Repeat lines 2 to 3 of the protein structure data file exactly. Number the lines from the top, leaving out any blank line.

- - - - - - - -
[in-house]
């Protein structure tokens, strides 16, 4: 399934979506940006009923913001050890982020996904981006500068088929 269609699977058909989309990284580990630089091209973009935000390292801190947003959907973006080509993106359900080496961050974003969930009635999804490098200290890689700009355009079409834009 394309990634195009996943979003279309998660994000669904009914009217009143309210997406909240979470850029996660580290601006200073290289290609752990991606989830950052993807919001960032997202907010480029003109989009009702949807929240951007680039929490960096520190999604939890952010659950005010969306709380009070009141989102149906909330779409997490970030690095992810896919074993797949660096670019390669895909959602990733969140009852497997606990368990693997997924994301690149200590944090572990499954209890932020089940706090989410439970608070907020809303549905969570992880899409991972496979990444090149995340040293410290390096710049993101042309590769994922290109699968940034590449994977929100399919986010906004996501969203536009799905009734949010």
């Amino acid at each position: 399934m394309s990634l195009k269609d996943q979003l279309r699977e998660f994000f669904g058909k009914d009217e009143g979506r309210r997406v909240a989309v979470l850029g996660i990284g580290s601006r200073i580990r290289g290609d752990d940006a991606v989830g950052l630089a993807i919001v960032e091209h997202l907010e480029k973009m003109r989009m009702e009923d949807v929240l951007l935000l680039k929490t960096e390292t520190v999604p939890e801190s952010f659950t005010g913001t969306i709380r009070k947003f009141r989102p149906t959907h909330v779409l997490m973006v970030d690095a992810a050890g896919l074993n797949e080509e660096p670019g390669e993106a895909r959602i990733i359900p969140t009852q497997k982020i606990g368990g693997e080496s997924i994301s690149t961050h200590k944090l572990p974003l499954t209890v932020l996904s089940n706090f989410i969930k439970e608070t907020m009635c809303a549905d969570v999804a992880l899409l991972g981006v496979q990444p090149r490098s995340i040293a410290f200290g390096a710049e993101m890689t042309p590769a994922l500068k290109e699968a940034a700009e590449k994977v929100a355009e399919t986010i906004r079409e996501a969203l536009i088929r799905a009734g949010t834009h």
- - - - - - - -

């Protein structure tokens, strides 16, 4: 399934979506940006009923913001050890982020996904981006500068088929 269609699977058909989309990284580990630089091209973009935000390292801190947003959907973006080509993106359900080496961050974003969930009635999804490098200290890689700009355009079409834009 394309990634195009996943979003279309998660994000669904009914009217009143309210997406909240979470850029996660580290601006200073290289290609752990991606989830950052993807919001960032997202907010480029003109989009009702949807929240951007680039929490960096520190999604939890952010659950005010969306709380009070009141989102149906909330779409997490970030690095992810896919074993797949660096670019390669895909959602990733969140009852497997606990368990693997997924994301690149200590944090572990499954209890932020089940706090989410439970608070907020809303549905969570992880899409991972496979990444090149995340040293410290390096710049993101042309590769994922290109699968940034590449994977929100399919986010906004996501969203536009799905009734949010």
């Amino acid at each position: 399934m394309s990634l195009k269609d996943q979003l279309r699977e998660f994000f669904g058909k009914d009217e009143g979506r309210r997406v909240a989309v979470l850029g996660i990284g580290s601006r200073i580990r290289g290609d752990d940006a991606v989830g950052l630089a993807i919001v960032e091209h997202l907010e480029k973009m003109r989009m009702e009923d949807v929240l951007l935000l680039k929490t960096e390292t520190v999604p939890e801190s952010f659950t005010g913001t969306i709380r009070k947003f009141r989102p149906t959907h909330v779409l997490m973006v970030d690095a992810a050890g896919l074993n797949e080509e660096p670019g390669e993106a895909r959602i990733i359900p969140t009852q497997k982020i606990g368990g693997e080496s997924i994301s690149t961050h200590k944090l572990p974003l499954t209890v932020l996904s089940n706090f989410i969930k439970e608070t907020m009635c809303a549905d969570v999804a992880l899409l991972g981006v496979q990444p090149r490098s995340i040293a410290f200290g390096a710049e993101m890689t042309p590769a994922l500068k290109e699968a940034a700009e590449k994977v929100a355009e399919t986010i906004r079409e996501a969203l536009i088929r799905a009734g949010t834009h």